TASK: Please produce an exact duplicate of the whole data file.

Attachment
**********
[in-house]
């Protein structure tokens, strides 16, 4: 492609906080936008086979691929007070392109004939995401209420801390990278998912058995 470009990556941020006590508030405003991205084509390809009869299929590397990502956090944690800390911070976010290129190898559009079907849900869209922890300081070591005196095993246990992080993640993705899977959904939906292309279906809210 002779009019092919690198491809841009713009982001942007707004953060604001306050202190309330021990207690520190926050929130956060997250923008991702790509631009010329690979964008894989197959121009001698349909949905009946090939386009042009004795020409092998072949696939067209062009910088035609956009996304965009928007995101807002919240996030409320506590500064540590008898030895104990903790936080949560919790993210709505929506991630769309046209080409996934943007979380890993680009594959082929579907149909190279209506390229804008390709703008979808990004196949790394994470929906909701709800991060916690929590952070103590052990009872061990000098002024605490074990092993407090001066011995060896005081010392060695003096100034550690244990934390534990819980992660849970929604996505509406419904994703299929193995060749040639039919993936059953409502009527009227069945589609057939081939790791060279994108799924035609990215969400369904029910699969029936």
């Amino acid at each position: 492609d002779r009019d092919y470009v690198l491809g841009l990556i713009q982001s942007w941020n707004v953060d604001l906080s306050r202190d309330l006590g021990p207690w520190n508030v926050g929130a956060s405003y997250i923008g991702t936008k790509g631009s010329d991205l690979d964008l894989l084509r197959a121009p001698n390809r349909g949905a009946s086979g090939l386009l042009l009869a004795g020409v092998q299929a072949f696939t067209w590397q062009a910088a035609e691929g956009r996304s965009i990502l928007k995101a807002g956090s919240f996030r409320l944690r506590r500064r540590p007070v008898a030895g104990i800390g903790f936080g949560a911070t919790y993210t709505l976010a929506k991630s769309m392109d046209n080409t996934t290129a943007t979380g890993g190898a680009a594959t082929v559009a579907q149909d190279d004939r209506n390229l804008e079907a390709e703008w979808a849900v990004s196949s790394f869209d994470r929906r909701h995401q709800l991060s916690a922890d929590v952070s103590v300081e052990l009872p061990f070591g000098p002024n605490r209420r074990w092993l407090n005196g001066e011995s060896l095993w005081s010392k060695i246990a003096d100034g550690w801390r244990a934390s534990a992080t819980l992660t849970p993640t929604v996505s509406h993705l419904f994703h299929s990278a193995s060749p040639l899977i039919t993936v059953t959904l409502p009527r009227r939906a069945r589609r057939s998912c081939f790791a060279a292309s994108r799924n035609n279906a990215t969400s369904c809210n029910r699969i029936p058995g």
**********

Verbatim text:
[in-house]
């Protein structure tokens, strides 16, 4: 492609906080936008086979691929007070392109004939995401209420801390990278998912058995 470009990556941020006590508030405003991205084509390809009869299929590397990502956090944690800390911070976010290129190898559009079907849900869209922890300081070591005196095993246990992080993640993705899977959904939906292309279906809210 002779009019092919690198491809841009713009982001942007707004953060604001306050202190309330021990207690520190926050929130956060997250923008991702790509631009010329690979964008894989197959121009001698349909949905009946090939386009042009004795020409092998072949696939067209062009910088035609956009996304965009928007995101807002919240996030409320506590500064540590008898030895104990903790936080949560919790993210709505929506991630769309046209080409996934943007979380890993680009594959082929579907149909190279209506390229804008390709703008979808990004196949790394994470929906909701709800991060916690929590952070103590052990009872061990000098002024605490074990092993407090001066011995060896005081010392060695003096100034550690244990934390534990819980992660849970929604996505509406419904994703299929193995060749040639039919993936059953409502009527009227069945589609057939081939790791060279994108799924035609990215969400369904029910699969029936």
């Amino acid at each position: 492609d002779r009019d092919y470009v690198l491809g841009l990556i713009q982001s942007w941020n707004v953060d604001l906080s306050r202190d309330l006590g021990p207690w520190n508030v926050g929130a956060s405003y997250i923008g991702t936008k790509g631009s010329d991205l690979d964008l894989l084509r197959a121009p001698n390809r349909g949905a009946s086979g090939l386009l042009l009869a004795g020409v092998q299929a072949f696939t067209w590397q062009a910088a035609e691929g956009r996304s965009i990502l928007k995101a807002g956090s919240f996030r409320l944690r506590r500064r540590p007070v008898a030895g104990i800390g903790f936080g949560a911070t919790y993210t709505l976010a929506k991630s769309m392109d046209n080409t996934t290129a943007t979380g890993g190898a680009a594959t082929v559009a579907q149909d190279d004939r209506n390229l804008e079907a390709e703008w979808a849900v990004s196949s790394f869209d994470r929906r909701h995401q709800l991060s916690a922890d929590v952070s103590v300081e052990l009872p061990f070591g000098p002024n605490r209420r074990w092993l407090n005196g001066e011995s060896l095993w005081s010392k060695i246990a003096d100034g550690w801390r244990a934390s534990a992080t819980l992660t849970p993640t929604v996505s509406h993705l419904f994703h299929s990278a193995s060749p040639l899977i039919t993936v059953t959904l409502p009527r009227r939906a069945r589609r057939s998912c081939f790791a060279a292309s994108r799924n035609n279906a990215t969400s369904c809210n029910r699969i029936p058995g």